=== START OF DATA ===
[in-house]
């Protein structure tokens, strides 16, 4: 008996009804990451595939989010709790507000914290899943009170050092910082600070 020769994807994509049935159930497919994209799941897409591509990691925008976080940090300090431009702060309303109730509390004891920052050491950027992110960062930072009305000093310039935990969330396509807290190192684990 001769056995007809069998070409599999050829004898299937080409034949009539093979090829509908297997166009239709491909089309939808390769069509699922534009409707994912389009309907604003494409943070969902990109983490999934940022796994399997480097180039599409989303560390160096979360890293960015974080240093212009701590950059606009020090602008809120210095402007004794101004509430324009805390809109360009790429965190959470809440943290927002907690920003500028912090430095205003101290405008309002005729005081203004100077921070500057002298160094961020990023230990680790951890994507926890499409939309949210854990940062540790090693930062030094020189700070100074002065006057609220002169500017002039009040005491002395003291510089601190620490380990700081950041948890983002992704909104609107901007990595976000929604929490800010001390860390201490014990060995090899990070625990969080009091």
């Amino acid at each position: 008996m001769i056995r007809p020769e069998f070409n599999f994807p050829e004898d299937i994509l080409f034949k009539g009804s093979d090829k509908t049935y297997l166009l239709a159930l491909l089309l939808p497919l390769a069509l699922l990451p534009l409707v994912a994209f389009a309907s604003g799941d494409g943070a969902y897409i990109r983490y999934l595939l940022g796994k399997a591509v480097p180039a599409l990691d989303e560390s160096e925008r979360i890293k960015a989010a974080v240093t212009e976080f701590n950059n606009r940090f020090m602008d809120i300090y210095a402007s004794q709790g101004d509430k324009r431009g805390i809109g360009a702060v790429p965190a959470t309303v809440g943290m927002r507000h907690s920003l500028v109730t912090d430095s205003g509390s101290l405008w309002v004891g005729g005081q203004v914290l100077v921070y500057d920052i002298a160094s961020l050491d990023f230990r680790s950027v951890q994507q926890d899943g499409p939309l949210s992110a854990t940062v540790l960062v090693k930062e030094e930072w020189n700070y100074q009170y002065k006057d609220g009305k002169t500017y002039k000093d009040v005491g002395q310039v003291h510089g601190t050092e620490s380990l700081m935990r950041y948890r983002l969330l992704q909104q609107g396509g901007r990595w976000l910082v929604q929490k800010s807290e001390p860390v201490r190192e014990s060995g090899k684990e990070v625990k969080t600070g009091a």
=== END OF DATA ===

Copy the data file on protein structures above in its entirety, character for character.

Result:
[in-house]
């Protein structure tokens, strides 16, 4: 008996009804990451595939989010709790507000914290899943009170050092910082600070 020769994807994509049935159930497919994209799941897409591509990691925008976080940090300090431009702060309303109730509390004891920052050491950027992110960062930072009305000093310039935990969330396509807290190192684990 001769056995007809069998070409599999050829004898299937080409034949009539093979090829509908297997166009239709491909089309939808390769069509699922534009409707994912389009309907604003494409943070969902990109983490999934940022796994399997480097180039599409989303560390160096979360890293960015974080240093212009701590950059606009020090602008809120210095402007004794101004509430324009805390809109360009790429965190959470809440943290927002907690920003500028912090430095205003101290405008309002005729005081203004100077921070500057002298160094961020990023230990680790951890994507926890499409939309949210854990940062540790090693930062030094020189700070100074002065006057609220002169500017002039009040005491002395003291510089601190620490380990700081950041948890983002992704909104609107901007990595976000929604929490800010001390860390201490014990060995090899990070625990969080009091």
């Amino acid at each position: 008996m001769i056995r007809p020769e069998f070409n599999f994807p050829e004898d299937i994509l080409f034949k009539g009804s093979d090829k509908t049935y297997l166009l239709a159930l491909l089309l939808p497919l390769a069509l699922l990451p534009l409707v994912a994209f389009a309907s604003g799941d494409g943070a969902y897409i990109r983490y999934l595939l940022g796994k399997a591509v480097p180039a599409l990691d989303e560390s160096e925008r979360i890293k960015a989010a974080v240093t212009e976080f701590n950059n606009r940090f020090m602008d809120i300090y210095a402007s004794q709790g101004d509430k324009r431009g805390i809109g360009a702060v790429p965190a959470t309303v809440g943290m927002r507000h907690s920003l500028v109730t912090d430095s205003g509390s101290l405008w309002v004891g005729g005081q203004v914290l100077v921070y500057d920052i002298a160094s961020l050491d990023f230990r680790s950027v951890q994507q926890d899943g499409p939309l949210s992110a854990t940062v540790l960062v090693k930062e030094e930072w020189n700070y100074q009170y002065k006057d609220g009305k002169t500017y002039k000093d009040v005491g002395q310039v003291h510089g601190t050092e620490s380990l700081m935990r950041y948890r983002l969330l992704q909104q609107g396509g901007r990595w976000l910082v929604q929490k800010s807290e001390p860390v201490r190192e014990s060995g090899k684990e990070v625990k969080t600070g009091a």